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FAQ: Meeting Characters on Disney Cruise Line

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Many families choose to sail with Disney Cruise Line specifically because they want to be fully immersed in Disney culture. A big part of this for some folks is meeting Disney characters. There will be plenty of opportunities to interact with the characters during your cruise. Here’s what you need to know.

Note: Click on the photos to expand the images.

What exactly is a character?

Characters are the live version of animated creatures/people found in Disney films and television programs. While a character may be just inches tall when you see him on TV, all the in-park characters are adult human size or larger (sometimes much larger).

There are two types of characters: “fur” characters and “face” characters. Fur characters are those with an oversized, non-moving mask serving as their entire head. Typically the fur characters are animals such as Mickey and Minnie, Goofy, and Donald Duck. There are some “human” fur characters, notably Captain Hook and the Incredibles, but these are less common.

Face characters have a fully human form – they look like real people, with nothing obscuring their eyes/nose/mouth. The essence of the character is conveyed via costuming, wigs, and makeup. Face characters include all of the princesses and their princes, Jack Sparrow, and more.

Other than appearance, one of the key differences between face characters and fur characters is that face characters talk, while fur characters generally do not.

How do I know which characters will be on my sailing?

A handful of scheduled character greeting opportunities may be available to book prior to embarkation. These will be listed in the Onboard Fun section of your Cruise Activities on the DCL website for your reserved cruise. The number of reservable character experiences will vary based on the length of your sailing and the whether you’re on a themed sailing. Themed sailings will have more reservable character meets. Note that reservations for these experiences, as well as all other reserved activities (such as port excursions and adult dining) become available after you’ve paid for your cruise in full AND the booking window opens for your Castaway Club level.

The pre-scheduled character greetings typically feature more than one character – four or five Disney princesses at once, for example, or a particularly popular character “get” such as Captain America on a Marvel-themed sailing.

Beyond the limited number of pre-scheduled character greetings, you’ll typically find at least a dozen (if not several dozen) character greeting opportunities on every sailing. At a minimum you can expect to find several princesses and members of Disney’s “fab five” (Mickey, Minnie, Donald, Goofy, and Pluto), as well as several others, often including Chip & Dale, Stitch, Daisy Duck, Captain Hook, and more.



What is a themed sailing?

Currently Disney Cruise Line offers Marvel Day at Sea and Pixar Day at Sea sailings. These trips include one day where MANY characters related to the theme are available onboard. On my recent Marvel sailing I lost count at 20 distinct Marvel characters that were on the ship – there may have been many more than this.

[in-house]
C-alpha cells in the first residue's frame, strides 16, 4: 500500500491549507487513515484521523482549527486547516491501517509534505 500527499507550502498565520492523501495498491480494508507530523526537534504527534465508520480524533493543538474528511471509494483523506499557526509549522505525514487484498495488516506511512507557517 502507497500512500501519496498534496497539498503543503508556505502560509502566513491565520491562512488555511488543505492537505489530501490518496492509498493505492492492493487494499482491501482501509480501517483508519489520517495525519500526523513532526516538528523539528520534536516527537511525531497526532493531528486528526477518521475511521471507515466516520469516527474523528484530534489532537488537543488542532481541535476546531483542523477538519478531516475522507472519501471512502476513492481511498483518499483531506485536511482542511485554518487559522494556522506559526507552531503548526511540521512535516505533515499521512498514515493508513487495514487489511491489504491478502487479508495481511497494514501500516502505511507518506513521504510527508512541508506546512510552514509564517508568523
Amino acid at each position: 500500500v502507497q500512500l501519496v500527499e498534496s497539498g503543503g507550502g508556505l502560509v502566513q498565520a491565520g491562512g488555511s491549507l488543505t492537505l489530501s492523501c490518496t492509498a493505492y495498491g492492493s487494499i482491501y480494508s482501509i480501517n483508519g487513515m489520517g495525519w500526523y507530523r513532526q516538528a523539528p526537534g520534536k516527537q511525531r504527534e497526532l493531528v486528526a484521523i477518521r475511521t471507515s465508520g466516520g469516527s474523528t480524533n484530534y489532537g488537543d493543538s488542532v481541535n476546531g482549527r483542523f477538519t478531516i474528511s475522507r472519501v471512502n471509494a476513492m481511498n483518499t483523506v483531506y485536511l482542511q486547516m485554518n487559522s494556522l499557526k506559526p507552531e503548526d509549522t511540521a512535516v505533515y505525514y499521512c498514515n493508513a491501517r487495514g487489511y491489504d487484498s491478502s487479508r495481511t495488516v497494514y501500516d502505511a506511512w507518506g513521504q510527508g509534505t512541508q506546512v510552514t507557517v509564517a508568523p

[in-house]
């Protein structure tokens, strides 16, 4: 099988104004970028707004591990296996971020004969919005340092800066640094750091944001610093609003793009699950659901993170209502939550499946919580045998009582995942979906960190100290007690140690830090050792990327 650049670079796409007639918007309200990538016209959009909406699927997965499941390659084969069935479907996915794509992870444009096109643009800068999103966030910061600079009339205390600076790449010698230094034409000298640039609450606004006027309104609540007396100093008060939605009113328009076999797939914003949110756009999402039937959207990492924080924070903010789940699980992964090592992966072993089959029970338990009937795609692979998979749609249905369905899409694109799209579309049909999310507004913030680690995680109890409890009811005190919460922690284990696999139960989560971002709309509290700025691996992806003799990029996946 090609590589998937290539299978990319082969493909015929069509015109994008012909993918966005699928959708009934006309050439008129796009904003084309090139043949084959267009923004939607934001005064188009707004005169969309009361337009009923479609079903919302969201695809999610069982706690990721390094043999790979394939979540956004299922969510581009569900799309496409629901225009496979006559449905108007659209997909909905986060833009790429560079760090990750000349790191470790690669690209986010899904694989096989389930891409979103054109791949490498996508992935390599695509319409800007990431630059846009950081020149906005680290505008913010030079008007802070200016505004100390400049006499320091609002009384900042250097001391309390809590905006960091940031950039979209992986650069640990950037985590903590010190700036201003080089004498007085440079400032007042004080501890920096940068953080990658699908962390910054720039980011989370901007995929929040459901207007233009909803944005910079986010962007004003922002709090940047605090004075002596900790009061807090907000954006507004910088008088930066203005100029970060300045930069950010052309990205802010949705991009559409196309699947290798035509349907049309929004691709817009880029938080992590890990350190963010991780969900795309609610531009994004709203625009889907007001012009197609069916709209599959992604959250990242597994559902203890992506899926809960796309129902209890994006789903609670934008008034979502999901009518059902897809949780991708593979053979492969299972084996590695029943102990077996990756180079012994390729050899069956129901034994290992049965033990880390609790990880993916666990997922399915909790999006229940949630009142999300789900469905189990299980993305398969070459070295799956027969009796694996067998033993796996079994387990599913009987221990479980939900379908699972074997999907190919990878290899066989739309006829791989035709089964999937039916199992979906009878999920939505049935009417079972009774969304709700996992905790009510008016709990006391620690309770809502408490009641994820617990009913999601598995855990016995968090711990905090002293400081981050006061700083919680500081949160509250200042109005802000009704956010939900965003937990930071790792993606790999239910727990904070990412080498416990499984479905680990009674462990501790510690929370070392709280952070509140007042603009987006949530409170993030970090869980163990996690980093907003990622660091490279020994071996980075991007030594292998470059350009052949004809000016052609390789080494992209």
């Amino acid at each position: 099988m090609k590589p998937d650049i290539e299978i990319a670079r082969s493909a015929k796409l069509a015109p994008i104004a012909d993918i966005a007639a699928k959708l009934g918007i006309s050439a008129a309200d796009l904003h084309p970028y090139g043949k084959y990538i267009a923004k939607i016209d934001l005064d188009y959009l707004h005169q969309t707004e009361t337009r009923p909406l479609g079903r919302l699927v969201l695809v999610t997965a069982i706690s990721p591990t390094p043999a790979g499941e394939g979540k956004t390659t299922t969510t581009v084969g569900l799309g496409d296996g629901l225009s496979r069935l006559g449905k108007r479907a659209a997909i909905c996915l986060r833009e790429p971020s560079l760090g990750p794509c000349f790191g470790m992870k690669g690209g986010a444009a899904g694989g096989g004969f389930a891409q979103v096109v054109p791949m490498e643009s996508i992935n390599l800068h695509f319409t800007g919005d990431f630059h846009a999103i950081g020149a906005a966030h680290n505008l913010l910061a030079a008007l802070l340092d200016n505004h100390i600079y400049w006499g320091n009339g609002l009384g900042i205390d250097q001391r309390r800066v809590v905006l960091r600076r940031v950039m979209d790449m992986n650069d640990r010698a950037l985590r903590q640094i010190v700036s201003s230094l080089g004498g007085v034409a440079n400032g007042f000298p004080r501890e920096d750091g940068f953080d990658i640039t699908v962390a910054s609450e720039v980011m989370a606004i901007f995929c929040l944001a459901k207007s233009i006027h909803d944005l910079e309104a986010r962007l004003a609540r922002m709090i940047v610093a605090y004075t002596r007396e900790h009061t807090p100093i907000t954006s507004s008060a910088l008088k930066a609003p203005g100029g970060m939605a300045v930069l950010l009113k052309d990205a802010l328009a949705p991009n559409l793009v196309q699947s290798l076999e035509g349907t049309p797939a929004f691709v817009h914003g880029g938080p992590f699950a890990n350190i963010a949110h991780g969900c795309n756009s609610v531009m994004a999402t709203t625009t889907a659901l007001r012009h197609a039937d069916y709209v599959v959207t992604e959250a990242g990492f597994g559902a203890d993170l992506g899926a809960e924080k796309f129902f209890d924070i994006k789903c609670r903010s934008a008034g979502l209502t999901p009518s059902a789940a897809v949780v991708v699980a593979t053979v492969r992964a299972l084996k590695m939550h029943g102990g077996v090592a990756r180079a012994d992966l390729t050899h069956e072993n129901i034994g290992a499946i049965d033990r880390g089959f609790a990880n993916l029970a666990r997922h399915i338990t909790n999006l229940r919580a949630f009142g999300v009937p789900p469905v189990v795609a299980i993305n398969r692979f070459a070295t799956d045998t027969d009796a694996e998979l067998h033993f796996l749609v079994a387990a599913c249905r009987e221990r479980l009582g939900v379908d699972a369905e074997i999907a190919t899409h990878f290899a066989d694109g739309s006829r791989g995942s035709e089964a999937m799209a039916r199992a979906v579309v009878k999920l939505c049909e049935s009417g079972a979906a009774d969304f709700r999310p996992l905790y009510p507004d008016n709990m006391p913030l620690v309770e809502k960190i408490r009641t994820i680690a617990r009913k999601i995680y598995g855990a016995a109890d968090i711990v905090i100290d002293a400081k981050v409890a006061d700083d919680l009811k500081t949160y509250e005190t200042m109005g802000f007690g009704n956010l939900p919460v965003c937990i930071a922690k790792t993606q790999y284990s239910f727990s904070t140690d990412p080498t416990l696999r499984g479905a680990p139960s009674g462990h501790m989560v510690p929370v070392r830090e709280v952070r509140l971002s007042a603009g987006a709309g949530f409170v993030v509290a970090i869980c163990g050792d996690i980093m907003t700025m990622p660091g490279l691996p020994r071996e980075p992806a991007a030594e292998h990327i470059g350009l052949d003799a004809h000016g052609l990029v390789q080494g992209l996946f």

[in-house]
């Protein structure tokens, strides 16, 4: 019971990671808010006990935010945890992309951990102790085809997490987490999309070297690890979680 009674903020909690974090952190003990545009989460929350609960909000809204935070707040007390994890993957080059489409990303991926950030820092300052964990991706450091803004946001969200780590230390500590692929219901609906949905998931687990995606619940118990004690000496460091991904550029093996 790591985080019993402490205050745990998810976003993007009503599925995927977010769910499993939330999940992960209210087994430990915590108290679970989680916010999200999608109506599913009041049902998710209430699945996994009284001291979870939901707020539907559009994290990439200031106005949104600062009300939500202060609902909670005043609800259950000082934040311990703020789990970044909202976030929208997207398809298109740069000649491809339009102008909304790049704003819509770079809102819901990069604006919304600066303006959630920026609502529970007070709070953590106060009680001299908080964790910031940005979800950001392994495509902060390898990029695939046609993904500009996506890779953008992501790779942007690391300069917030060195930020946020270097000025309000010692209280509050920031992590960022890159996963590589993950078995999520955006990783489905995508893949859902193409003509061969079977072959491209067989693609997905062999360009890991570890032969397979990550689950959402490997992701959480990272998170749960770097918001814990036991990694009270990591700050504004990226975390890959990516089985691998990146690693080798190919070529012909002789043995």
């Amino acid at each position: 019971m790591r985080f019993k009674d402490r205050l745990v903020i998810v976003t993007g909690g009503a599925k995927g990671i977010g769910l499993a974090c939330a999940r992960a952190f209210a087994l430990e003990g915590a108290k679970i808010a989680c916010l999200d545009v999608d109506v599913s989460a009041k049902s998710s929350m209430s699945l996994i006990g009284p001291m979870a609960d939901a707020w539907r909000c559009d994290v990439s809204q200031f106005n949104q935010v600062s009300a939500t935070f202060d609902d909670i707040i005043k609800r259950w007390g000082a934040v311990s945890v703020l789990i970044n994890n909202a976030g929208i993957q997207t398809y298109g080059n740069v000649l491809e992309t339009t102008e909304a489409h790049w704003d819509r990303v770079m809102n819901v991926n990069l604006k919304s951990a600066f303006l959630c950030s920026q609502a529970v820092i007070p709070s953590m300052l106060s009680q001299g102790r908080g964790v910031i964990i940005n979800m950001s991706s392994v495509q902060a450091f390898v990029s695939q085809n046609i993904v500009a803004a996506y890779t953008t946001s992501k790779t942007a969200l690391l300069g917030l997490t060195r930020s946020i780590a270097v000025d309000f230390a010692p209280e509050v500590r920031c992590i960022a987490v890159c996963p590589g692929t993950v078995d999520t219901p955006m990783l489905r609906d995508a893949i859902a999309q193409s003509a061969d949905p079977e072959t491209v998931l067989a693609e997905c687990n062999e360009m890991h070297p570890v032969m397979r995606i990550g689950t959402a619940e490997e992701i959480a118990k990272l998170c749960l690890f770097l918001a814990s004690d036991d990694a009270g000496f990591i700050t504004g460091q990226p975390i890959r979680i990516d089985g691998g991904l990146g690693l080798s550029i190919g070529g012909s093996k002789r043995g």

In the past, Disney has offered Star Wars and Frozen themed sailings, but these are not currently part of any itinerary.

Additionally there are Halloween and Christmas themed sailings. These involve standard characters in interesting costumes (more on this below) rather than adding extra characters.

Do I need reservations to meet characters?

Other than the small number of special character greetings that are available to book on the Cruise Activities, the vast majority of onboard character greetings are first-come, first-served. Just walk up and get in line to meet whichever characters you want to meet.

I didn’t get the reservation I wanted. My family is devastated. What can I do?

Keep the faith, you may not be as locked out as it first seems. People change their minds and cancel cruise components all the time. Check back frequently and you may see the option you want has become available. Additionally, DCL may add activities at the last minute. I booked my most recent cruise just a few weeks prior to sailing, so even though I have a high Castaway Club status, some items were already fully booked when I went to select onboard activities. Of particular interest were some Marvel character greetings that my Marvel fan daughter wanted to experience. Oh well — or so we thought. When we logged into the Disney Cruise Line Navigator app when we boarded the ship, we noticed that DCL had added several embarkation day bookable character greetings, including photo opportunities with some Marvel favorites, at a perfect time for us.

Are there differences between reserved and non-reserved character greetings?

Yes, but not in a way that will impact your character interaction much. Reserved greetings typically take place in one of the main dining rooms during non-meal hours. These characters will often pose in front of themed backgrounds that match the character’s story.

Other character greetings may take place in any public area of the ship and you’ll have the regular ship decor as your background.

How will I know when regular (non-reserved) characters will be available to meet onboard?

There is no way to know this in advance of your trip. But once you’re onboard, the Disney Cruise Line Navigator app is your friend. All the greeting times will be listed in the Characters section of the schedule. As a bonus, if you click on one of the listings (for example, Goofy in the photo below), it will tell you all the times that particular character will be available during your sailing. On a longer sailing, you might have half a dozen or more chances to meet Mickey.



Are characters only available during specific announced times?

For the most part, yes, but I’ve seen enough random characters strolling around the ship to say that just running into a character is common. Much more than in the theme parks, I’ve found that if you run into a character just walking by, they’re likely to stop and give you at least a quick hello.

We just happened to run into Goofy while on the way to our stateroom.
How long does a character greeting take?